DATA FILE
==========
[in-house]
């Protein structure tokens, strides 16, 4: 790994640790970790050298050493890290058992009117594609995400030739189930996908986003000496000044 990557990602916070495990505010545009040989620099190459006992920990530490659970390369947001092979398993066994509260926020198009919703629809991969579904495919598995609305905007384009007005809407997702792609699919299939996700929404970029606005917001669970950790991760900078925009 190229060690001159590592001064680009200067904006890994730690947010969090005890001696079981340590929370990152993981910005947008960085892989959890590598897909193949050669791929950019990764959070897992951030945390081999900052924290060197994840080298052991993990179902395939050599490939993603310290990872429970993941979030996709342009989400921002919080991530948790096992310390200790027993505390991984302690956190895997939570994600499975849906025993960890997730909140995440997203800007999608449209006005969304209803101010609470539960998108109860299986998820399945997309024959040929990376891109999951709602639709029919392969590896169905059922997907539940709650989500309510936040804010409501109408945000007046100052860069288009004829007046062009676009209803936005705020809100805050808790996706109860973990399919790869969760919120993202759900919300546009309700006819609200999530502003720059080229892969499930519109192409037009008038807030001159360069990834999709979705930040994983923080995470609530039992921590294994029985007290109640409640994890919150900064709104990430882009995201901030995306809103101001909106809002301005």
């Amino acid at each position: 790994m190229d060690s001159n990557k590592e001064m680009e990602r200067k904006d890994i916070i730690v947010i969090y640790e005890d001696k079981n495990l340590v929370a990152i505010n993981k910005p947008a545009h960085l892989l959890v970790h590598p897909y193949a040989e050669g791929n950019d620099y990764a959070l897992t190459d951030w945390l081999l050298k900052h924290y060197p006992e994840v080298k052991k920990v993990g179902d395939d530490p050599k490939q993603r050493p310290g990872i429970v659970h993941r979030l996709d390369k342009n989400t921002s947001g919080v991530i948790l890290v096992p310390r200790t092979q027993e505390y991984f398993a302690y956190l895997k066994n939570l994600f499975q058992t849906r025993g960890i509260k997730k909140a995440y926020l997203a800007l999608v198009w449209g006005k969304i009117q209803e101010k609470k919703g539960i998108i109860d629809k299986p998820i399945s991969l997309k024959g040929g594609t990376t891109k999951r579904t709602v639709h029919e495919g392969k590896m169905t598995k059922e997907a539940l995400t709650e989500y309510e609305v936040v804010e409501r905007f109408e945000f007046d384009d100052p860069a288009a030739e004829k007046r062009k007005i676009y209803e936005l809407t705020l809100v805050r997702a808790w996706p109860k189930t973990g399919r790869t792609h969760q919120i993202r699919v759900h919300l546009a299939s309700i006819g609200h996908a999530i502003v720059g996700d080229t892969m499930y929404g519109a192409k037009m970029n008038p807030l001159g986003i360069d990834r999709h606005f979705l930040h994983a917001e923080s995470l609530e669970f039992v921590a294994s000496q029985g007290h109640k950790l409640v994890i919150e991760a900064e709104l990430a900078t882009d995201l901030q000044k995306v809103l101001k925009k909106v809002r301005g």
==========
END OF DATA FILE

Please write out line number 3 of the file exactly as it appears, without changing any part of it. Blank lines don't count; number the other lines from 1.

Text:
């Amino acid at each position: 790994m190229d060690s001159n990557k590592e001064m680009e990602r200067k904006d890994i916070i730690v947010i969090y640790e005890d001696k079981n495990l340590v929370a990152i505010n993981k910005p947008a545009h960085l892989l959890v970790h590598p897909y193949a040989e050669g791929n950019d620099y990764a959070l897992t190459d951030w945390l081999l050298k900052h924290y060197p006992e994840v080298k052991k920990v993990g179902d395939d530490p050599k490939q993603r050493p310290g990872i429970v659970h993941r979030l996709d390369k342009n989400t921002s947001g919080v991530i948790l890290v096992p310390r200790t092979q027993e505390y991984f398993a302690y956190l895997k066994n939570l994600f499975q058992t849906r025993g960890i509260k997730k909140a995440y926020l997203a800007l999608v198009w449209g006005k969304i009117q209803e101010k609470k919703g539960i998108i109860d629809k299986p998820i399945s991969l997309k024959g040929g594609t990376t891109k999951r579904t709602v639709h029919e495919g392969k590896m169905t598995k059922e997907a539940l995400t709650e989500y309510e609305v936040v804010e409501r905007f109408e945000f007046d384009d100052p860069a288009a030739e004829k007046r062009k007005i676009y209803e936005l809407t705020l809100v805050r997702a808790w996706p109860k189930t973990g399919r790869t792609h969760q919120i993202r699919v759900h919300l546009a299939s309700i006819g609200h996908a999530i502003v720059g996700d080229t892969m499930y929404g519109a192409k037009m970029n008038p807030l001159g986003i360069d990834r999709h606005f979705l930040h994983a917001e923080s995470l609530e669970f039992v921590a294994s000496q029985g007290h109640k950790l409640v994890i919150e991760a900064e709104l990430a900078t882009d995201l901030q000044k995306v809103l101001k925009k909106v809002r301005g």